Drivers Tragically Killing More People in Crashes During Covid

Despite fewer vehicles being on the roads during the pandemic, more people are being killed in crashes.

Nebraska (Copyright image, 2019, Eddie Wren)

Just today, WCCO wrote this: “New numbers out on traffic crashes in Minnesota are troubling and puzzling, even to the experts. Last year at this time there were 346 fatal accidents; this year, there have already been 372.”

How Bad is That?

To the casual glance, that might not seem much but in numbers it is almost an eight-percent increase, and if that were to be repeated across all fifty states it would represent approximately 2,800 additional deaths, compared to 2019.

One key factor behind the increase in crashes and deaths seems likely to be the fact that many drivers have apparently taken the relatively empty roads to mean that higher speeds can be used. And perhaps they have also assumed that there will be fewer law enforcement officers on the roads.

DPS data shows some interesting variations:

  • 240 motor vehicle occupants compared with 234 reported this time last year;
  • 63 motorcyclists compared with 44 reported this time last year;
  • 41 pedestrians compared with 46 reported this time last year;
  • 10 bicyclists compared with 10 reported this time last year;
  • 110 are speed-related compared with 70 this time last year;
  • 98 are alcohol-related compared with 110 this time last year;
  • 30 are distracted-related compared with 34 this time last year;
  • 94 fatalities involved an unbelted motorist compared with 68 this time last year.

In relation to the speed issue, on December 7th the Minnesota State Patrol published on Facebook that in just one of their northwestern districts they stopped four drivers for doing over 100 mph during the last week of November.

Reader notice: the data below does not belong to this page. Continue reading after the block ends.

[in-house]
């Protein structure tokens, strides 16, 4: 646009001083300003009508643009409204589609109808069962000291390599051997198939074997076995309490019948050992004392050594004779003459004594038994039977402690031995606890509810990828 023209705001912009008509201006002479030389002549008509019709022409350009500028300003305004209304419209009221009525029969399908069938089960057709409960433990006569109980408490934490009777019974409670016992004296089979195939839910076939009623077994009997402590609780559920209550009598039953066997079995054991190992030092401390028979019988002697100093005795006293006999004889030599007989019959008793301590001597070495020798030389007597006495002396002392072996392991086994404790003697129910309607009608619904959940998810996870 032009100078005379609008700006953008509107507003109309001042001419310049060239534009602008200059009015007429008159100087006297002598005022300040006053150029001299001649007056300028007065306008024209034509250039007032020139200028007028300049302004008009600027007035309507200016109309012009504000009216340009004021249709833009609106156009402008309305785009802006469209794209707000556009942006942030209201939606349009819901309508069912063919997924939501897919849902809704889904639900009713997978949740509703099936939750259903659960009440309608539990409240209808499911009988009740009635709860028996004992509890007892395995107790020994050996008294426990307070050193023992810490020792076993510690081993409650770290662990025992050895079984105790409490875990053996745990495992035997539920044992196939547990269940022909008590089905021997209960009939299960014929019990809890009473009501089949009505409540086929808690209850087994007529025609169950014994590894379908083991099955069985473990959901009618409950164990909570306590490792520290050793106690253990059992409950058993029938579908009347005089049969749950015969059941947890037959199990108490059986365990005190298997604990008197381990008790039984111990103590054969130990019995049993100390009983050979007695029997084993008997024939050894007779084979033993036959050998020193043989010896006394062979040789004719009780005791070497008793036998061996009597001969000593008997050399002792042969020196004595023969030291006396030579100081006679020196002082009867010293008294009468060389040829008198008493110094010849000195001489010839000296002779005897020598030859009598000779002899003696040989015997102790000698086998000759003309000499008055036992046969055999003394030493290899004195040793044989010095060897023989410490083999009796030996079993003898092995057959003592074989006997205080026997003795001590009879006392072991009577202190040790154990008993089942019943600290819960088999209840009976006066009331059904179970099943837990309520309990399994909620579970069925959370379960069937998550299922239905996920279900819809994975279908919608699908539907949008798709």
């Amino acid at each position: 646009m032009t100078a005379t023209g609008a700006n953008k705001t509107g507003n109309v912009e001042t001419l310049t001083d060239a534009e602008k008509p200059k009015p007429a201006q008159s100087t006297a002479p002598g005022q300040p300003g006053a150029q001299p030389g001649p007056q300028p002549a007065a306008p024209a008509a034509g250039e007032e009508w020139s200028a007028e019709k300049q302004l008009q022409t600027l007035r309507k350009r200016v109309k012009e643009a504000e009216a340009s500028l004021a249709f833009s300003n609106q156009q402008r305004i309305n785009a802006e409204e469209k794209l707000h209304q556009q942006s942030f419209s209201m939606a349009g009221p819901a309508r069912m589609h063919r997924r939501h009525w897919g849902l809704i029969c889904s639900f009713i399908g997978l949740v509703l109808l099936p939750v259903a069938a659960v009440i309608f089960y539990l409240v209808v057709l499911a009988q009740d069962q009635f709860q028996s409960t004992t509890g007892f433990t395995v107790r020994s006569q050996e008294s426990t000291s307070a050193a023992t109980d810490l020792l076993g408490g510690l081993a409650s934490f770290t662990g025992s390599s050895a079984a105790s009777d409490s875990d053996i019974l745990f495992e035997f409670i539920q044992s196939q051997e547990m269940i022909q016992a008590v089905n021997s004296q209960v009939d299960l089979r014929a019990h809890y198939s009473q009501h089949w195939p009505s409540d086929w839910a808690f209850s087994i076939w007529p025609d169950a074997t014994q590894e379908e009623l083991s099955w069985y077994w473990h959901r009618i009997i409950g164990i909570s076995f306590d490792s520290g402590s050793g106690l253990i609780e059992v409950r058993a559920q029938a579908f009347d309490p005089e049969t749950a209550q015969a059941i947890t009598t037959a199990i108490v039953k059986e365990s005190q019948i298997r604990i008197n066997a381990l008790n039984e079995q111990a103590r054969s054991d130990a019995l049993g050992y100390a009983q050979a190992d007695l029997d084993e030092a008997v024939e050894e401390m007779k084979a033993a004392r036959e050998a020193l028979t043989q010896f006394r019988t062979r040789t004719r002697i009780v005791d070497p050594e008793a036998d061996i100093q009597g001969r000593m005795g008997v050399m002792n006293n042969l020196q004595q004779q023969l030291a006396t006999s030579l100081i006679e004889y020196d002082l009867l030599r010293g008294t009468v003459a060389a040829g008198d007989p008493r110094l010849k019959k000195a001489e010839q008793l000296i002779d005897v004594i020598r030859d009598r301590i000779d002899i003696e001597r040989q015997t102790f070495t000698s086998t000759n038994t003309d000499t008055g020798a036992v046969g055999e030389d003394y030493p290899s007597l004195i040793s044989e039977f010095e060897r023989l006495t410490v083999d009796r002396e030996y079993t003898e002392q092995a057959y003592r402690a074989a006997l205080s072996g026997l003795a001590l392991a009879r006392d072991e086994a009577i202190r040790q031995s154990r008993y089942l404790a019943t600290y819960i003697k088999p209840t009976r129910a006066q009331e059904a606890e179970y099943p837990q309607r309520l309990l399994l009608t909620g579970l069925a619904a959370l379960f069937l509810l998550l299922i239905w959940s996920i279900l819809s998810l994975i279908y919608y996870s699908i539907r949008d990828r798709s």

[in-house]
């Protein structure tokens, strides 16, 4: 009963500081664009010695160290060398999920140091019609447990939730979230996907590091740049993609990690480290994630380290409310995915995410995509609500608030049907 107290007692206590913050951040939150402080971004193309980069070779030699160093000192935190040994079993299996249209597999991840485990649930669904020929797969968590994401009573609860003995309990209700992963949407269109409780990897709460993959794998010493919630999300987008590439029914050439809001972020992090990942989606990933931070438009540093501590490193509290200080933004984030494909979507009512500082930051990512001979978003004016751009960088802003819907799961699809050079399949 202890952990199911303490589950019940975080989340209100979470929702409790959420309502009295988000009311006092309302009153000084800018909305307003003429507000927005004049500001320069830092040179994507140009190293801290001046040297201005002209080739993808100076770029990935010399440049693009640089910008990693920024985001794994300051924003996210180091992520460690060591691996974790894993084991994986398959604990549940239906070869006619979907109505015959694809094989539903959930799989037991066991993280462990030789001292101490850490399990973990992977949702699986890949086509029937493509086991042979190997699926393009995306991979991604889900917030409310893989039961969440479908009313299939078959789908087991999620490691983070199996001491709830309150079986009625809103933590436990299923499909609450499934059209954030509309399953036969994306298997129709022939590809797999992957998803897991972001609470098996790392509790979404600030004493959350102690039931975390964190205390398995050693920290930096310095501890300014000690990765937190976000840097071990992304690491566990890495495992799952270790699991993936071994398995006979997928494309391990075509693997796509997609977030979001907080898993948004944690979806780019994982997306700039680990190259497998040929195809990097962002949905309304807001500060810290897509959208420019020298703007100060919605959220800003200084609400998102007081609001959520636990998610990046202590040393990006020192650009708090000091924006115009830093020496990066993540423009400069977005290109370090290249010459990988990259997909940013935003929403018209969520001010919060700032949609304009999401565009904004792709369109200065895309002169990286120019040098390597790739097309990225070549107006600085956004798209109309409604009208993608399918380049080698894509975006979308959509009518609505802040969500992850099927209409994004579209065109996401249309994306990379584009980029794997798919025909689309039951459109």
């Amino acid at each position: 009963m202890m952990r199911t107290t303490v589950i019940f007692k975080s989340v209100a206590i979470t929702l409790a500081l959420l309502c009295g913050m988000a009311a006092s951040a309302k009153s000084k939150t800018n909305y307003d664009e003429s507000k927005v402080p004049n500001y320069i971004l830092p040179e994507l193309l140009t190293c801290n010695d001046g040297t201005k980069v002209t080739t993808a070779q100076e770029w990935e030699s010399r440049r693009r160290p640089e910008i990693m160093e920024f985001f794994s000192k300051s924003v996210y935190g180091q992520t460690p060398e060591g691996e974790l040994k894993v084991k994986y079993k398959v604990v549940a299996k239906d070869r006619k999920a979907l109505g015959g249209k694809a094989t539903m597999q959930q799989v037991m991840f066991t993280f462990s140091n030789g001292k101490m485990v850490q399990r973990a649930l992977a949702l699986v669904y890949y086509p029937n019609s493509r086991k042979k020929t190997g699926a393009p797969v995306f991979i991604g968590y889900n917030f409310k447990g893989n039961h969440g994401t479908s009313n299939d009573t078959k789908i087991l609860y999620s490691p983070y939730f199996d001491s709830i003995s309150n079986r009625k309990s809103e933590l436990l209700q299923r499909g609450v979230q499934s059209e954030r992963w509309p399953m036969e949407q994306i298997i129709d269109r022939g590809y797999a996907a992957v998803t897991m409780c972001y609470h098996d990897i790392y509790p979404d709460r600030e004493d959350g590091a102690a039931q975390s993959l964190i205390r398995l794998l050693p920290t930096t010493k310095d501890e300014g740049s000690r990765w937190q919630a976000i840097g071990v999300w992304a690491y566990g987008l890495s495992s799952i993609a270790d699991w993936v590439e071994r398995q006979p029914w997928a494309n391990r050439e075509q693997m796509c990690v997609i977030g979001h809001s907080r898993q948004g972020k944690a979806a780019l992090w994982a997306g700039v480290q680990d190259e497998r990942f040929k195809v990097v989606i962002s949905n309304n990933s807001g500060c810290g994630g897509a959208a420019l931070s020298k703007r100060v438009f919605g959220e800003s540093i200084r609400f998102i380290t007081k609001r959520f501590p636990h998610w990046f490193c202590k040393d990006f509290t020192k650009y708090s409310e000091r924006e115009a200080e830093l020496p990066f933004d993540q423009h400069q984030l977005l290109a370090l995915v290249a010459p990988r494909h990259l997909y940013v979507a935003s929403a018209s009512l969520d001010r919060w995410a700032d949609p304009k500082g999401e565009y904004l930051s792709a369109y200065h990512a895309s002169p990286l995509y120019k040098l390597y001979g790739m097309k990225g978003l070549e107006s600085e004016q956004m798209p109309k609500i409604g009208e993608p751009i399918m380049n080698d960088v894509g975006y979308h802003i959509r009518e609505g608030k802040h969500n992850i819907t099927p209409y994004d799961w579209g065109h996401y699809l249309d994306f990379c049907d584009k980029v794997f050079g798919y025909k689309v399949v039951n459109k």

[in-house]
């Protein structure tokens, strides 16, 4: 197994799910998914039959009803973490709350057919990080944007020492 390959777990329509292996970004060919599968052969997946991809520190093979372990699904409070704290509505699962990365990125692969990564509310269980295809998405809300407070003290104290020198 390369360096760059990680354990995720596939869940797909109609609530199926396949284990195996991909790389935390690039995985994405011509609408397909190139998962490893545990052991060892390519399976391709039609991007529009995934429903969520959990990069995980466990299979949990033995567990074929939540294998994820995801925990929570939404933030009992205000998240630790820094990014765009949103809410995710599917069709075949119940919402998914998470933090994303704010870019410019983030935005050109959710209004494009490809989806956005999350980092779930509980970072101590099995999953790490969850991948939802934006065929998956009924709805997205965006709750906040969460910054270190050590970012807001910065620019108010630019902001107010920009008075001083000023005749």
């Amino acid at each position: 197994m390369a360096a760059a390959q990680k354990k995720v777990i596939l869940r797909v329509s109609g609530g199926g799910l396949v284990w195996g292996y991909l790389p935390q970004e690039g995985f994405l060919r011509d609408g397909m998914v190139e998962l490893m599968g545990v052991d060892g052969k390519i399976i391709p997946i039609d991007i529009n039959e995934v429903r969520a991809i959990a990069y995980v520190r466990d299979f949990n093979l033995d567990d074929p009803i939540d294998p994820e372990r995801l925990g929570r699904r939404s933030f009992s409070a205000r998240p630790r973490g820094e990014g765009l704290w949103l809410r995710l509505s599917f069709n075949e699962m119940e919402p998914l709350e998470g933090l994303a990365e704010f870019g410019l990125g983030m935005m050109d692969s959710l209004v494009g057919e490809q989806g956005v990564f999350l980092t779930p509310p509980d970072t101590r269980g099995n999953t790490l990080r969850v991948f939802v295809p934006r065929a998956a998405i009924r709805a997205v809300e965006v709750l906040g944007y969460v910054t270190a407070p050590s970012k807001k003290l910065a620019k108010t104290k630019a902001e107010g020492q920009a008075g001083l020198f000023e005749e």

• 126 mph in a 70 mph zone on Nov. 26 in Clay County. And add two seat belt citations;
  • 106 mph in a 70 mph zone on Nov. 26 near Fergus Falls;
  • 103 mph in a 70 mph zone on Nov. 26 in Douglas County;
  • 100 mph in a 70 mph zone on Nov. 29 in Douglas County. Also ticketed for careless driving due to a lane change that almost caused a crash.
Aren’t America’s Roads Really Safe Already?

Depressingly — and despite beliefs to the contrary — the USA has a very poor track record at keeping people alive on roads. Effectively, America can be categorized as the most unsafe of all 30 developed nations in the world, with a road death rate 4-5 times greater than in the safest nations. Read more.

Because it takes a lot of time and work to bring together all of the traffic safety statistics each year, we likely won’t know the full extent of this astonishingly deadly anomaly until late 2021, and it sounds like it really won’t make nice reading.


Eddie Wren — Executive Director, RS-USA

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